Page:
Duplin County Not Included in Pilot Program for Hog Farm Inspection
Posted October 22, 1997 12:00 a.m. EDT
RALEIGH — Buried deep inside the state budget this year are two paragraphs that create a pilot program for inspecting hog farms. The program was originally going to be tried in Duplin County but after an uproar from environmentalists and a reversal from state leaders, that has all changed.
Duplin County is the hog capital of North Carolina, so environmentals were caught by surprise when the state decided to turn hog inspections in Duplin over to the Division of Soil and Water Conservation, the agency designed to help farmers, not enforce the law.
The perception out there is that farmers are getting a break from the DSW more so than they would from DEHNR inspectors.
"This does not give a break to anybody," said Don Reuter, DEHNR spokesman. "And the fact of the matter is probably they're going to get more scrutiny than others because of that appearance."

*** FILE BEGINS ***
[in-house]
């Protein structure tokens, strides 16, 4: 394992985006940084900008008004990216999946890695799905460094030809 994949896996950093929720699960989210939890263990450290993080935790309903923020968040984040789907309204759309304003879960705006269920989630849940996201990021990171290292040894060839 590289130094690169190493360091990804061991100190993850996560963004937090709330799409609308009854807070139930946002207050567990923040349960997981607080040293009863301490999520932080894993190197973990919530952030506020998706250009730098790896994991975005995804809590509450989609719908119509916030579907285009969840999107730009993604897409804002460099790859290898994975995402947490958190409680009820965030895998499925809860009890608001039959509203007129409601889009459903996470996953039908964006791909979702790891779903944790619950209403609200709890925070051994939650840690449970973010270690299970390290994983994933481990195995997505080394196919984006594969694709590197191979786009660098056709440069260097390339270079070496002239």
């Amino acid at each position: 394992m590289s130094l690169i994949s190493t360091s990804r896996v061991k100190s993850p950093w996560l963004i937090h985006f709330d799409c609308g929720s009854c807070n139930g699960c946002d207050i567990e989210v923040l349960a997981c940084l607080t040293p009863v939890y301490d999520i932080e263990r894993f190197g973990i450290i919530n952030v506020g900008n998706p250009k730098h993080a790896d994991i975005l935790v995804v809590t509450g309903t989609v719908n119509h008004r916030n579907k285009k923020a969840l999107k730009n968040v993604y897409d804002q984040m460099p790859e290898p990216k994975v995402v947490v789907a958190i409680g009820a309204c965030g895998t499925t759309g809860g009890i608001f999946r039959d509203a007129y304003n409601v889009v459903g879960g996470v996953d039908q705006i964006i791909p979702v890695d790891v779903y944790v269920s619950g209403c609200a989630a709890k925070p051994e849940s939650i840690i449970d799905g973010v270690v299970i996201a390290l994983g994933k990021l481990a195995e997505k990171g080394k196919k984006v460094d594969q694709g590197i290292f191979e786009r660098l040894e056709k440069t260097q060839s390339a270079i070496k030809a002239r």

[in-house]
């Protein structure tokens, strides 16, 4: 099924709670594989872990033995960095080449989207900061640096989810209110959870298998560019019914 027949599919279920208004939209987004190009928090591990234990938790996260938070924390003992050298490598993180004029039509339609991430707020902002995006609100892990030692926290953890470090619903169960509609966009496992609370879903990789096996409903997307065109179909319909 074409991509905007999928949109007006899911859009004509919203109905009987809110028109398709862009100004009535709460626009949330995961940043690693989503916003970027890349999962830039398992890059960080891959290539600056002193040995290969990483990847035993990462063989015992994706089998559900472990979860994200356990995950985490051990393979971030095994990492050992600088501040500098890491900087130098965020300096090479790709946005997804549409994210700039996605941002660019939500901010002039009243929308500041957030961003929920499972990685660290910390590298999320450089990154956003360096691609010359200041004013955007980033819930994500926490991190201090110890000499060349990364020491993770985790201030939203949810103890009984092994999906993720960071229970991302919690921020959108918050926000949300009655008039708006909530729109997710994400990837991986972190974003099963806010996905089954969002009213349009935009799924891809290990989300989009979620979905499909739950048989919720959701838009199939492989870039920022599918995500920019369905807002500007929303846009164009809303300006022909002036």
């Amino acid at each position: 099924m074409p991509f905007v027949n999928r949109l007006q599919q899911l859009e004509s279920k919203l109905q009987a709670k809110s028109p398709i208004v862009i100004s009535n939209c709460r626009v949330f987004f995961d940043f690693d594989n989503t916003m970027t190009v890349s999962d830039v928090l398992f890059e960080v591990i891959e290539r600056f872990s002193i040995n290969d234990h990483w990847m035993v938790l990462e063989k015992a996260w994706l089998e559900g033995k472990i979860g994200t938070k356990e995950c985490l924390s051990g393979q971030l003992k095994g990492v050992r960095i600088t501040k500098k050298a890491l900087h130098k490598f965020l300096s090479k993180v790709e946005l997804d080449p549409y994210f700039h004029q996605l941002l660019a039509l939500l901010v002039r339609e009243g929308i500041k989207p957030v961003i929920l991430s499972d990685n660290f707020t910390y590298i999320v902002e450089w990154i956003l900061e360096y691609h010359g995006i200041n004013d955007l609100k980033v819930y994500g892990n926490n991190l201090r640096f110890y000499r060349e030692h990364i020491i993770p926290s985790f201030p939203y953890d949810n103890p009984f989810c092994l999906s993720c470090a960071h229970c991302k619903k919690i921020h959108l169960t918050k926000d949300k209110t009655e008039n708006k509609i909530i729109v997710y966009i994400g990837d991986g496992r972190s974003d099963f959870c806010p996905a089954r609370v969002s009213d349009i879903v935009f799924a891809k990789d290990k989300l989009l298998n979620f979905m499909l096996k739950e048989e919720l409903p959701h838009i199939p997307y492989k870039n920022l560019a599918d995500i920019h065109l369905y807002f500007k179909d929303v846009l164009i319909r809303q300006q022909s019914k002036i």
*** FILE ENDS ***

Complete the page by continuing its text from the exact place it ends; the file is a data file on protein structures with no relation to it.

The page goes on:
After news reports about the change, the Department of Environment, Health and Natural Resources has changed its mind because officials said there are just too many hogs in Duplin County.
"The biggest county in terms of population and that does not make sense to use that as a pilot," said Reuter. "It was just not manageable to do it in Duplin County."
Two counties with fewer hogs, Columbus and Jones, will host the pilot program instead. The lawmaker who put the language into the budget is Sen. Charlie Albertson, a Democrat from Duplin County.
Sen. Albertson told the Associated Press he's surprised his home county is no longer in the pilot program, but environmentalists are ecstatic.
The pilot program goes into effect on the first of the year. DEHNR leaders said inspectors from water quality will accompany soil and water workers for the first few months. They want to make it clear that hog farmers will not be skating by if they're in violation.